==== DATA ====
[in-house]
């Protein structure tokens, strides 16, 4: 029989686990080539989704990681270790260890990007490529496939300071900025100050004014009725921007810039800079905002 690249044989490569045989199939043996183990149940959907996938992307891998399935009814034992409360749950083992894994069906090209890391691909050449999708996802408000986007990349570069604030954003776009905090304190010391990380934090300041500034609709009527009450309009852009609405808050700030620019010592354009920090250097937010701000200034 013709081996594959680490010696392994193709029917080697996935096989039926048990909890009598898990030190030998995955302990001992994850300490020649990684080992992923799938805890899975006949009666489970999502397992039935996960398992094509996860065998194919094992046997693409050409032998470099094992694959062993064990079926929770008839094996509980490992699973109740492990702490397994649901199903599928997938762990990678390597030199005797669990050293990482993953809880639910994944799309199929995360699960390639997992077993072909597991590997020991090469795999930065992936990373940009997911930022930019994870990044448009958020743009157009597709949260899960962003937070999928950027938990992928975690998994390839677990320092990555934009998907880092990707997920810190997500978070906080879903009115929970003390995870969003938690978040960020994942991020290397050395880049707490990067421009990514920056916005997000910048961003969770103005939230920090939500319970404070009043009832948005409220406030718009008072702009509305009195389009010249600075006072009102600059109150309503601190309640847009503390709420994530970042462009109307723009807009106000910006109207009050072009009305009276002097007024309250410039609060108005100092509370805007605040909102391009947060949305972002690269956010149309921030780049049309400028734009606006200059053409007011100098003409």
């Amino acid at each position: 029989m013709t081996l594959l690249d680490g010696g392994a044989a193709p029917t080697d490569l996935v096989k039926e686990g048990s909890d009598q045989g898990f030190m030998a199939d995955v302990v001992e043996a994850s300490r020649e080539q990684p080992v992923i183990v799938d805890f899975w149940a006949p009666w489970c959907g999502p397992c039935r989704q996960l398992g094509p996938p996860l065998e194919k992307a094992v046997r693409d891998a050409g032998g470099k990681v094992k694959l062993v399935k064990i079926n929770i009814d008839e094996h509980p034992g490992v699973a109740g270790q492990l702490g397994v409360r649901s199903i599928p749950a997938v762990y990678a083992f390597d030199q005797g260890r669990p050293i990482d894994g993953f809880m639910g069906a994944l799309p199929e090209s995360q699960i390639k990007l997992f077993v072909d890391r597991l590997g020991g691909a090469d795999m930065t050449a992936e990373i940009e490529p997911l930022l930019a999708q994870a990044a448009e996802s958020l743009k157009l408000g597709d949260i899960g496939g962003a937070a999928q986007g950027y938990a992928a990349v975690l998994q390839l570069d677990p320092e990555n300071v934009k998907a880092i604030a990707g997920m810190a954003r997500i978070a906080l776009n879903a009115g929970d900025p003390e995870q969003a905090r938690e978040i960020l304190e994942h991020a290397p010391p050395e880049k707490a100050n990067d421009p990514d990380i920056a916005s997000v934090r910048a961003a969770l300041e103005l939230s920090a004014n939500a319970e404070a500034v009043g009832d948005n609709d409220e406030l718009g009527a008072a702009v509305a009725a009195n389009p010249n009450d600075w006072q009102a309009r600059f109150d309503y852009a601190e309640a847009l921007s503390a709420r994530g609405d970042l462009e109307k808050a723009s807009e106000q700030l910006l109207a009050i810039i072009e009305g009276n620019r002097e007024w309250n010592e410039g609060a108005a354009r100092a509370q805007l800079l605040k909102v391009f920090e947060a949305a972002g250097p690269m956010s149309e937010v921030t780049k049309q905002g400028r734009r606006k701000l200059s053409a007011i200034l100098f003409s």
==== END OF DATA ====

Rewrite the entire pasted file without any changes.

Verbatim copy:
[in-house]
């Protein structure tokens, strides 16, 4: 029989686990080539989704990681270790260890990007490529496939300071900025100050004014009725921007810039800079905002 690249044989490569045989199939043996183990149940959907996938992307891998399935009814034992409360749950083992894994069906090209890391691909050449999708996802408000986007990349570069604030954003776009905090304190010391990380934090300041500034609709009527009450309009852009609405808050700030620019010592354009920090250097937010701000200034 013709081996594959680490010696392994193709029917080697996935096989039926048990909890009598898990030190030998995955302990001992994850300490020649990684080992992923799938805890899975006949009666489970999502397992039935996960398992094509996860065998194919094992046997693409050409032998470099094992694959062993064990079926929770008839094996509980490992699973109740492990702490397994649901199903599928997938762990990678390597030199005797669990050293990482993953809880639910994944799309199929995360699960390639997992077993072909597991590997020991090469795999930065992936990373940009997911930022930019994870990044448009958020743009157009597709949260899960962003937070999928950027938990992928975690998994390839677990320092990555934009998907880092990707997920810190997500978070906080879903009115929970003390995870969003938690978040960020994942991020290397050395880049707490990067421009990514920056916005997000910048961003969770103005939230920090939500319970404070009043009832948005409220406030718009008072702009509305009195389009010249600075006072009102600059109150309503601190309640847009503390709420994530970042462009109307723009807009106000910006109207009050072009009305009276002097007024309250410039609060108005100092509370805007605040909102391009947060949305972002690269956010149309921030780049049309400028734009606006200059053409007011100098003409």
């Amino acid at each position: 029989m013709t081996l594959l690249d680490g010696g392994a044989a193709p029917t080697d490569l996935v096989k039926e686990g048990s909890d009598q045989g898990f030190m030998a199939d995955v302990v001992e043996a994850s300490r020649e080539q990684p080992v992923i183990v799938d805890f899975w149940a006949p009666w489970c959907g999502p397992c039935r989704q996960l398992g094509p996938p996860l065998e194919k992307a094992v046997r693409d891998a050409g032998g470099k990681v094992k694959l062993v399935k064990i079926n929770i009814d008839e094996h509980p034992g490992v699973a109740g270790q492990l702490g397994v409360r649901s199903i599928p749950a997938v762990y990678a083992f390597d030199q005797g260890r669990p050293i990482d894994g993953f809880m639910g069906a994944l799309p199929e090209s995360q699960i390639k990007l997992f077993v072909d890391r597991l590997g020991g691909a090469d795999m930065t050449a992936e990373i940009e490529p997911l930022l930019a999708q994870a990044a448009e996802s958020l743009k157009l408000g597709d949260i899960g496939g962003a937070a999928q986007g950027y938990a992928a990349v975690l998994q390839l570069d677990p320092e990555n300071v934009k998907a880092i604030a990707g997920m810190a954003r997500i978070a906080l776009n879903a009115g929970d900025p003390e995870q969003a905090r938690e978040i960020l304190e994942h991020a290397p010391p050395e880049k707490a100050n990067d421009p990514d990380i920056a916005s997000v934090r910048a961003a969770l300041e103005l939230s920090a004014n939500a319970e404070a500034v009043g009832d948005n609709d409220e406030l718009g009527a008072a702009v509305a009725a009195n389009p010249n009450d600075w006072q009102a309009r600059f109150d309503y852009a601190e309640a847009l921007s503390a709420r994530g609405d970042l462009e109307k808050a723009s807009e106000q700030l910006l109207a009050i810039i072009e009305g009276n620019r002097e007024w309250n010592e410039g609060a108005a354009r100092a509370q805007l800079l605040k909102v391009f920090e947060a949305a972002g250097p690269m956010s149309e937010v921030t780049k049309q905002g400028r734009r606006k701000l200059s053409a007011i200034l100098f003409s």